Aussie Politics



  • I don't really enjoy talking about politics, especially given the current state in this country, but...

    Did you see the change from those feckless windsocks in Canberra this week? Turnbull comes out with changes to the 457 Visa (okay, abolish and replace) in an attempt to say things like "Australian jobs for Australians". Then there is the changes to the citizenship test, with a great focus on "Australian Values". Watch how many times anyone speaking from both sides says "Australia First" over the next few weeks. It's the new soundbite! (and much catchier than "jobs and growth").

    Is anyone listening to these clowns any more? Neither major party stands for anything except getting in to/staying in power, and will therefore just blow where ever the poll wind takes them. This week they appear to have noticed One Nation's stick caught some poll traction with ignorant dipshits, so it's time to get a bit nationalistic. I guess they missed what happened to ON in the only election they have faced since The (white) People's Champion and her merry bunch of intellectual deficients started getting more air time.



  • Dumb Nation has only ever been a problem in that backwater red neck state of Queensland. The areas where they aren't exposed to many migrants...

    Unsurprisingly seems to be a lot of dog whistling going on, but then Malcolm has to; if only to shut the raving hypocrite Abbott up.

    Then again, it can't be easy to govern when Shorten is busy reneging on everything just to make life difficult for a Prime Minister that has to negotiate with obstructionist protectionists (Xenophon), Watermelons (Greens) and retards (Dumb Nation). How the fuck do you get anything good through that Senate?



  • @antipodean and we get Katter too. You're welcome Australia... oh, and that other fat fuck Palmer who has now finally sunk.

    You can't get anything through the senate. By the time you keep everyone happy, it's been so watered down it barely resembles what was mooted, and then the opposition just pile in with "weak! can't even get legislation passed!". And that's not a shot at the ALP, the other mob would/did do the same thing.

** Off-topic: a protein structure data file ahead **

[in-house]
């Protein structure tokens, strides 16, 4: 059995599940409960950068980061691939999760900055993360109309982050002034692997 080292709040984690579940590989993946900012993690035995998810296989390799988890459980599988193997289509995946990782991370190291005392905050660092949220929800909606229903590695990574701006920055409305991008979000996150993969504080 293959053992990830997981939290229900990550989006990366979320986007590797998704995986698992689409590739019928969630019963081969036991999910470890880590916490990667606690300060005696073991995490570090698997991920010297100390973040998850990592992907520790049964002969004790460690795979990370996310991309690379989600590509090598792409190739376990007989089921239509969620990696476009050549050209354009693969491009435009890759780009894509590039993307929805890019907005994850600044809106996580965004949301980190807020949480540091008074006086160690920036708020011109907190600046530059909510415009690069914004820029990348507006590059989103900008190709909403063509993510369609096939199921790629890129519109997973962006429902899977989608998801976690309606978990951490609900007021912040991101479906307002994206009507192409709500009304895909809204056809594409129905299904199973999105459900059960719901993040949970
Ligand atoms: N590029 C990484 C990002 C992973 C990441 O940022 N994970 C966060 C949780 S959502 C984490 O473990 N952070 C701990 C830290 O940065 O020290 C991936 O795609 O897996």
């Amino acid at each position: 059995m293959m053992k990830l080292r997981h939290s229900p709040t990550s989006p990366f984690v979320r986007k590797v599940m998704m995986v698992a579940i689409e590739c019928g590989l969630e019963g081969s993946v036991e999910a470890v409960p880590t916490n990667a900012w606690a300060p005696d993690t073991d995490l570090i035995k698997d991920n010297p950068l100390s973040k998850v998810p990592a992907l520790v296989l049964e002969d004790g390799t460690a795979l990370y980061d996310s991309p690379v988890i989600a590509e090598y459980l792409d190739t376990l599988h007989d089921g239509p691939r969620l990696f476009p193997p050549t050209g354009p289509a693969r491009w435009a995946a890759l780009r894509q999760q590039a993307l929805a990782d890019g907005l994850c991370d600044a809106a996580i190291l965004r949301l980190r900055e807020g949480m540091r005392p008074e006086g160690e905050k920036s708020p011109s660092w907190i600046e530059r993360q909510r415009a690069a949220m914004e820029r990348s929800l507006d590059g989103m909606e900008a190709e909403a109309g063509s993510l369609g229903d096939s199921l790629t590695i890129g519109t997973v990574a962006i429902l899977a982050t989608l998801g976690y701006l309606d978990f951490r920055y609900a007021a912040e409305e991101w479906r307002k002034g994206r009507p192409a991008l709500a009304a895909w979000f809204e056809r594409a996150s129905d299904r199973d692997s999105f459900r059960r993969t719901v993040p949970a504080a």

It has become my belief that this country is ungovernable.



  • The country is not ungovernable - its that politics no longer resembles representative democracy.

    This has been the case for a long time in the US, and now its a growing blight in all Western democracies. The parties serve themselves before they serve anyone else, and they live in a bubble.

    The government says something. The opposition disagrees. The media report it how they like. The polls come out. The government changes their mind.

    Its very similar to corporate life now. Nobody gets into a management position, looks around and says "Pretty sweet setup. Don't need to change anything here. I'll just keep things going using the successful methods employed by the previous team".

    Its all burn down, change a bunch of shit, grab your KPIs by the nads and climb onward.

    Think we don't appreciate how good we've got it, in general. So crises are manufactured.

    Easiest way to win the next election for Mal: "We're going to invest in widespread renewables and redress the issues with the NBN. This will provide thousands of actual jobs, not the made-up stuff like Adani with their bullshit coal subsidy rubbish".



  • @NTA said in Aussie Politics:

    Easiest way to win the next election for Mal: "We're going to invest in widespread renewables and redress the issues with the NBN. This will provide thousands of actual jobs, not the made-up stuff like Adani with their bullshit coal subsidy rubbish".

    Mal has no credibility on the NBN and I'm not sure there are enough votes to sway in renewables. Those people are already invested elsewhere. At some point, people need to realise that all you do is spend political capital as a conservative party when you prosecute hard on centre left issues. Look how thankful they were when afforded the opportunity to have a plebiscite on gay marriage.